The following is a near-verbatim transcript of today’s noon briefing by Stéphane Dujarric, Spokesman for the Secretary-General.
**Commission on the Status of Women
The Secretary-General spoke at the opening of the sixty-first session of the Commission on the Status of Women (CSW). In his remarks, delivered earlier this morning in the General Assembly, the Secretary-General said that in a male-dominated world, the empowerment of women must be a key priority. Discrimination against women sounds a loud alarm that our common values are under threat, he said, warning that women are suffering new assaults on their safety and dignity around the world.
“Keep pushing. Keep inspiring, and keep making a difference,” the Secretary-General urged Commission members, promising that they have both his and the United Nations’ full support. There are dozens of other CSW-related events happening today, including at 6:30 p.m., when actress Patricia Arquette and Olympic gold medalist and soccer star Abby Wambach will launch the Equal Pay Platform of Champions. And a full listing of events can be found online.
And a short while ago, the Special Representative of the Secretary-General for Somalia, Michael Keating, condemned this morning’s bomb blasts at two locations in Mogadishu that reportedly killed a number of civilians. The first suicide attack targeted a training facility for the Somali National Army. The second took place at the gate of a hotel in Mogadishu. “These latest attacks come at a time when solidarity, not violence, among Somalis is badly needed”, said Mr. Keating, noting that the country is grappling with a severe drought that has already claimed the lives of hundreds of people.
Approximately 69,000 people are currently recorded by the International Organization for Migration (IOM) as displaced in the context of the ongoing military operations in western Mosul. This figure is being further verified and current discrepancies for the Government of Iraq figures are also being addressed. Meanwhile, the emergency assistance continues to families on the move and in areas of displacement, as well as inside Mosul, wherever access allows distributions to be undertaken.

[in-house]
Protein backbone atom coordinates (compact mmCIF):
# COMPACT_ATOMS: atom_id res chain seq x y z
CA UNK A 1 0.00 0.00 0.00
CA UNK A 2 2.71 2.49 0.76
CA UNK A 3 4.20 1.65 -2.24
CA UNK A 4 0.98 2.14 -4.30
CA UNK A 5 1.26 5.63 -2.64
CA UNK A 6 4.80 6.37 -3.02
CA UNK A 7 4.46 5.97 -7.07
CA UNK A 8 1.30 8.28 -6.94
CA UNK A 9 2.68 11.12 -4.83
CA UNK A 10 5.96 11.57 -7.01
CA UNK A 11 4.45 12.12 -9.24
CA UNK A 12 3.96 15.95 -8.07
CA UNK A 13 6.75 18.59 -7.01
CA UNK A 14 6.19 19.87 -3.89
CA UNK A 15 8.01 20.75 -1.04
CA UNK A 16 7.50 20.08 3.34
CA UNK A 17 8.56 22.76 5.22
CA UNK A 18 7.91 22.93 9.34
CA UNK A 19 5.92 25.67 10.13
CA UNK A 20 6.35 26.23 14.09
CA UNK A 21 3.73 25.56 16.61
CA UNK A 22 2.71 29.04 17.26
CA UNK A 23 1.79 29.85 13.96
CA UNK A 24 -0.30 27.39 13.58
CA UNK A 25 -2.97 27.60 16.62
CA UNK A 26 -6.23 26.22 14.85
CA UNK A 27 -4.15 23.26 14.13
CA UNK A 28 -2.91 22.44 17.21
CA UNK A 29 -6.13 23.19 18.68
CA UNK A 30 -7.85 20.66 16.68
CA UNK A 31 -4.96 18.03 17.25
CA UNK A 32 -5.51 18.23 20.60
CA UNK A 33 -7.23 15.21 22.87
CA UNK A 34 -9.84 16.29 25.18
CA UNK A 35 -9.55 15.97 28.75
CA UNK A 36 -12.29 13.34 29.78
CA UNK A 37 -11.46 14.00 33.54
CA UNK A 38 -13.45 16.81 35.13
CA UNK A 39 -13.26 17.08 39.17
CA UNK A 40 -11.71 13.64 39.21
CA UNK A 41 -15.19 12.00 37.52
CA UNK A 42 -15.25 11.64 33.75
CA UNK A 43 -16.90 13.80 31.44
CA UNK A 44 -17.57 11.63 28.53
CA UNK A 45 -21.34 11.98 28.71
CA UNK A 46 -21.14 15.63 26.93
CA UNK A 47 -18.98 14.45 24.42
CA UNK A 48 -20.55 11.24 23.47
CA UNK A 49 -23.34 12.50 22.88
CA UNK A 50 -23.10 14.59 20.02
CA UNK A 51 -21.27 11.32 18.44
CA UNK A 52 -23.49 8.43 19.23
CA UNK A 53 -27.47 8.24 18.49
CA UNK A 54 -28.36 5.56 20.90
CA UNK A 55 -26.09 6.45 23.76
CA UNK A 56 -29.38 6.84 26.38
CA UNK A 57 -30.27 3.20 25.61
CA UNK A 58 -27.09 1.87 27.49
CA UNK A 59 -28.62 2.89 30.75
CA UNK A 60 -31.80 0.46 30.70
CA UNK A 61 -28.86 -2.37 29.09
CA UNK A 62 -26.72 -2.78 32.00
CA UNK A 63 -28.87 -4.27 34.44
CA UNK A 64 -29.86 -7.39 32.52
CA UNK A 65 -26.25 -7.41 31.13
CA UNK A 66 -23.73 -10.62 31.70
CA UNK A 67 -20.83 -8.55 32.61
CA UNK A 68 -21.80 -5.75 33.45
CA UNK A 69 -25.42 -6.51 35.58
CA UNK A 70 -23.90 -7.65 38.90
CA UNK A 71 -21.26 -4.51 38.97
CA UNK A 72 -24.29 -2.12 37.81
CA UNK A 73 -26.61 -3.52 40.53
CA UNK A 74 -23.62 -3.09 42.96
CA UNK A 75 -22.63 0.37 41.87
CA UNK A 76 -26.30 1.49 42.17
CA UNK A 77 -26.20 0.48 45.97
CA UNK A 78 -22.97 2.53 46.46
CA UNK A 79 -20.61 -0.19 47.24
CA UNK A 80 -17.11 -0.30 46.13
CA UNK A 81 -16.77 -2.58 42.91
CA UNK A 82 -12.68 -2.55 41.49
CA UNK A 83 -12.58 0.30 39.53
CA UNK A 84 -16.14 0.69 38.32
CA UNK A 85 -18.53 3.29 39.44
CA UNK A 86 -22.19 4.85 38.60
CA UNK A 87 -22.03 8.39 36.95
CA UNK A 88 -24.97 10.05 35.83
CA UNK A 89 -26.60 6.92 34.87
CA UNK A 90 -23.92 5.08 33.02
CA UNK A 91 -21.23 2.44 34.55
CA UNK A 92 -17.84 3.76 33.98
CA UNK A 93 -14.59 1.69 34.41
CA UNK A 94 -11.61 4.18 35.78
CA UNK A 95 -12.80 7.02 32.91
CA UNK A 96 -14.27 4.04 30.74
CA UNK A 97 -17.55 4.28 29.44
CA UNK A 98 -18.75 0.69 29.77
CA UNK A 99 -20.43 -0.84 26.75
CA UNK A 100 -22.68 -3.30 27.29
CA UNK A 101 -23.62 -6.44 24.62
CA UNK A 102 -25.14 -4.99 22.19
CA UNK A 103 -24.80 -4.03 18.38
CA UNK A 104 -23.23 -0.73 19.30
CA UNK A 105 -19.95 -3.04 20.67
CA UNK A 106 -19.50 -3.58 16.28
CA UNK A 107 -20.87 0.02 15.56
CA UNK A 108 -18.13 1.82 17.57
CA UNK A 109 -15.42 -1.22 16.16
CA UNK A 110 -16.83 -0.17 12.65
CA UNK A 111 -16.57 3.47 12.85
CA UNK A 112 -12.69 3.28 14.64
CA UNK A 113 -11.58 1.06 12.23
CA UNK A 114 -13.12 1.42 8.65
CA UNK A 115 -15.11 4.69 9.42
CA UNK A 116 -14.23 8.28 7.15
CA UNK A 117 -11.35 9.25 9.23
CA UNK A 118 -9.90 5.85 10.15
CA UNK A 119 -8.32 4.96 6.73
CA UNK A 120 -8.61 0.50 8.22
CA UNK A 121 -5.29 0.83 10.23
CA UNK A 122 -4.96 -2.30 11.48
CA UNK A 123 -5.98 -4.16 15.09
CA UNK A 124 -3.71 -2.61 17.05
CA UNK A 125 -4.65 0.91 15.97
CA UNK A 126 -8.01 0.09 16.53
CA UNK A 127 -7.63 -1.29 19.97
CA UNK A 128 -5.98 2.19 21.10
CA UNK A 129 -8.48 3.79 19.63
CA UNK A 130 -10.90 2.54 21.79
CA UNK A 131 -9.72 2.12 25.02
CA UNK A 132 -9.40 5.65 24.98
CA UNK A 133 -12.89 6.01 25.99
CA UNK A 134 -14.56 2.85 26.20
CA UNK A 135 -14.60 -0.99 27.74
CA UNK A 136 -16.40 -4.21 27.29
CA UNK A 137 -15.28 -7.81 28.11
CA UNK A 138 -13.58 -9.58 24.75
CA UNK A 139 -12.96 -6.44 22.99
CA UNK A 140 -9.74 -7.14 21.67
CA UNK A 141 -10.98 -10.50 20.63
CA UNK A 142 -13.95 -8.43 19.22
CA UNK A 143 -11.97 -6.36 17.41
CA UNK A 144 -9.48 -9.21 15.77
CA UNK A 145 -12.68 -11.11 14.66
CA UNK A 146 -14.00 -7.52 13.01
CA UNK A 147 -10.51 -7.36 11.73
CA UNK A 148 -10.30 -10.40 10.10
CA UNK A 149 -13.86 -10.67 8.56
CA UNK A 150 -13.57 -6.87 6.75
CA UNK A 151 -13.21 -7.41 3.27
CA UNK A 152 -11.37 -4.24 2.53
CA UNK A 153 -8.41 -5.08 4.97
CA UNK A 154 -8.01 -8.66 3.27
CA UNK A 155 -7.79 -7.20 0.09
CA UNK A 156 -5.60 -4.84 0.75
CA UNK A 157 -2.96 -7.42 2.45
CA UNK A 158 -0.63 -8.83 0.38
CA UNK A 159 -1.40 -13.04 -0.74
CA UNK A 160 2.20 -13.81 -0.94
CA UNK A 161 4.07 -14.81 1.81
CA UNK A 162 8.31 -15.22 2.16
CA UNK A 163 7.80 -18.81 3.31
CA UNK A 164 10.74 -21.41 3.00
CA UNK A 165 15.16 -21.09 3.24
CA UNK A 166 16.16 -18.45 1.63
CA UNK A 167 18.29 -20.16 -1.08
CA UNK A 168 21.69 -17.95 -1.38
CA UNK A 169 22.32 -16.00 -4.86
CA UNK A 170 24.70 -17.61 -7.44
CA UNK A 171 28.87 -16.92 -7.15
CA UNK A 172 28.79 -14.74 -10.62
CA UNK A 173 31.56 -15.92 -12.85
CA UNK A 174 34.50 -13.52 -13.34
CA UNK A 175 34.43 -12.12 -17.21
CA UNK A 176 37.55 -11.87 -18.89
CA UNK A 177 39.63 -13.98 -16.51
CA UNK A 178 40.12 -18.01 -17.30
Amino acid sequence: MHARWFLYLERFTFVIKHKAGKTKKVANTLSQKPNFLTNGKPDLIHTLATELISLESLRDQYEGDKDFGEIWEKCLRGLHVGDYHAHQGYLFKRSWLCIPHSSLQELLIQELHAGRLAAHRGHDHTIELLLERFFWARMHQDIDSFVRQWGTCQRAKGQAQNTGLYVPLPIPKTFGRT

Over the weekend, emergency packages of food rations, water and hygiene supplies were distributed among some 13,000 people inside eastern Mosul. Further assistance missions into western Mosul are being planned. And we’ve been in touch with Lise Grande, the Humanitarian Coordinator in Iraq, and we are trying to get her on the line for you tomorrow, or more likely Wednesday.
In a statement we issued yesterday, the Secretary-General condemned the terrorist bombings in Damascus. The Secretary-General said in the statement he was appalled by the utter disregard for human life displayed by the perpetrators, and extends his deepest sympathies and condolences to the families of the victims, many of whom were pilgrims. Those responsible for the bombings, and anyone carrying out attacks against civilians, must be held accountable.
**Sustainable Development Goals
And just an update on statistics — the global statistical community has come together to create a robust global framework of indicators to keep track of our efforts to achieve the 17 Sustainable Development Goals (SDGs). The 230 indicators include, for example, the prevalence of undernourishment, the maternal mortality ratio and the mortality rate for children under the age of five. You can read more about this on the website of the Department of Economic and Social Affairs.
And tomorrow at 2 p.m., there will be a press conference on empowering indigenous women and girls. The list of speakers can be found in my office. And speaking of tomorrow, we’ve all seen the blizzard watch, obviously. We will send out an announcement on Twitter and by e-mail tomorrow morning to let you know if the building is indeed open.
And today we thank our friends in Cabo Verde and Croatia for their payment to the regular budget, and that gives us? That's not even my age. It's 60. All right. Joe, you look like you have a question. I know. I would not assume that, sir.
**Questions and Answers
Question: Yeah, my question is whether any efforts are currently under way to schedule a meeting between President [Donald] Trump and the Secretary‑General. And, in that connection, does the Secretary‑General think it is helpful or potentially harmful in building a relationship that the High Commissioner for Human Rights made some very specific charges against the Trump Administration, I think, in his speech on 8 March, you know, alleging potential violation of international law and human rights abuses stemming from the… several policies of the Trump Administration? Thank you.